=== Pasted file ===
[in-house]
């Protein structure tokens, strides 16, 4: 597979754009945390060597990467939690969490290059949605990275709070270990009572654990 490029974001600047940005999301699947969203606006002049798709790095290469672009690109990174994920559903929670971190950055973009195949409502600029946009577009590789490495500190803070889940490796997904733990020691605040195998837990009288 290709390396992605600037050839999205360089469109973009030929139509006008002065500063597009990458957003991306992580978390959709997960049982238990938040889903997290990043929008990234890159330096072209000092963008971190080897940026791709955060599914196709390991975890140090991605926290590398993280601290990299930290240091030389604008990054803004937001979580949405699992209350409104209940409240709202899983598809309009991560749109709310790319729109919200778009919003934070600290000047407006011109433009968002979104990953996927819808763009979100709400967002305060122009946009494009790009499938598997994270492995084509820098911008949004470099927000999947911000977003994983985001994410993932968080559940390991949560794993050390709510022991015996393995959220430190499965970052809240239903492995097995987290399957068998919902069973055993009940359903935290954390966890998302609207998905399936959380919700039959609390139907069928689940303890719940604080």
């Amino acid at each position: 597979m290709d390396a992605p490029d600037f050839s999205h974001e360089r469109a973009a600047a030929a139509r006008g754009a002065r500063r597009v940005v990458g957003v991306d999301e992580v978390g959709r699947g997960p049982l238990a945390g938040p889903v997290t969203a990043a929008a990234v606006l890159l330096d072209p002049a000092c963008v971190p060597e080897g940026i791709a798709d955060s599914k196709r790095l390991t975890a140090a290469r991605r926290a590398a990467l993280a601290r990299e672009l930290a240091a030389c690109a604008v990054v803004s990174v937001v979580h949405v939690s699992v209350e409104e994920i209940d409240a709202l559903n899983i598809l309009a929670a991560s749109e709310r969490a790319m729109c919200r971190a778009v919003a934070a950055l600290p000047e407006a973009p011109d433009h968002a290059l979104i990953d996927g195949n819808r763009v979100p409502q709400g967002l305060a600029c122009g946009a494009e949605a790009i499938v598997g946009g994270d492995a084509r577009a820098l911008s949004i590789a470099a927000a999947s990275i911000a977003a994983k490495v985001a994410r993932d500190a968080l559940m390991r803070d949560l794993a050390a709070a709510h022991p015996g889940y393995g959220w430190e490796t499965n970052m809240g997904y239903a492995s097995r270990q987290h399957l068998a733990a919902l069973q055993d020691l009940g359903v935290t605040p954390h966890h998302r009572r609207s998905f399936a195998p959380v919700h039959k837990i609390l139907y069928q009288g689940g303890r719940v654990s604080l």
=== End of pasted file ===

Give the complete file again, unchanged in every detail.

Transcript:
[in-house]
């Protein structure tokens, strides 16, 4: 597979754009945390060597990467939690969490290059949605990275709070270990009572654990 490029974001600047940005999301699947969203606006002049798709790095290469672009690109990174994920559903929670971190950055973009195949409502600029946009577009590789490495500190803070889940490796997904733990020691605040195998837990009288 290709390396992605600037050839999205360089469109973009030929139509006008002065500063597009990458957003991306992580978390959709997960049982238990938040889903997290990043929008990234890159330096072209000092963008971190080897940026791709955060599914196709390991975890140090991605926290590398993280601290990299930290240091030389604008990054803004937001979580949405699992209350409104209940409240709202899983598809309009991560749109709310790319729109919200778009919003934070600290000047407006011109433009968002979104990953996927819808763009979100709400967002305060122009946009494009790009499938598997994270492995084509820098911008949004470099927000999947911000977003994983985001994410993932968080559940390991949560794993050390709510022991015996393995959220430190499965970052809240239903492995097995987290399957068998919902069973055993009940359903935290954390966890998302609207998905399936959380919700039959609390139907069928689940303890719940604080």
């Amino acid at each position: 597979m290709d390396a992605p490029d600037f050839s999205h974001e360089r469109a973009a600047a030929a139509r006008g754009a002065r500063r597009v940005v990458g957003v991306d999301e992580v978390g959709r699947g997960p049982l238990a945390g938040p889903v997290t969203a990043a929008a990234v606006l890159l330096d072209p002049a000092c963008v971190p060597e080897g940026i791709a798709d955060s599914k196709r790095l390991t975890a140090a290469r991605r926290a590398a990467l993280a601290r990299e672009l930290a240091a030389c690109a604008v990054v803004s990174v937001v979580h949405v939690s699992v209350e409104e994920i209940d409240a709202l559903n899983i598809l309009a929670a991560s749109e709310r969490a790319m729109c919200r971190a778009v919003a934070a950055l600290p000047e407006a973009p011109d433009h968002a290059l979104i990953d996927g195949n819808r763009v979100p409502q709400g967002l305060a600029c122009g946009a494009e949605a790009i499938v598997g946009g994270d492995a084509r577009a820098l911008s949004i590789a470099a927000a999947s990275i911000a977003a994983k490495v985001a994410r993932d500190a968080l559940m390991r803070d949560l794993a050390a709070a709510h022991p015996g889940y393995g959220w430190e490796t499965n970052m809240g997904y239903a492995s097995r270990q987290h399957l068998a733990a919902l069973q055993d020691l009940g359903v935290t605040p954390h966890h998302r009572r609207s998905f399936a195998p959380v919700h039959k837990i609390l139907y069928q009288g689940g303890r719940v654990s604080l």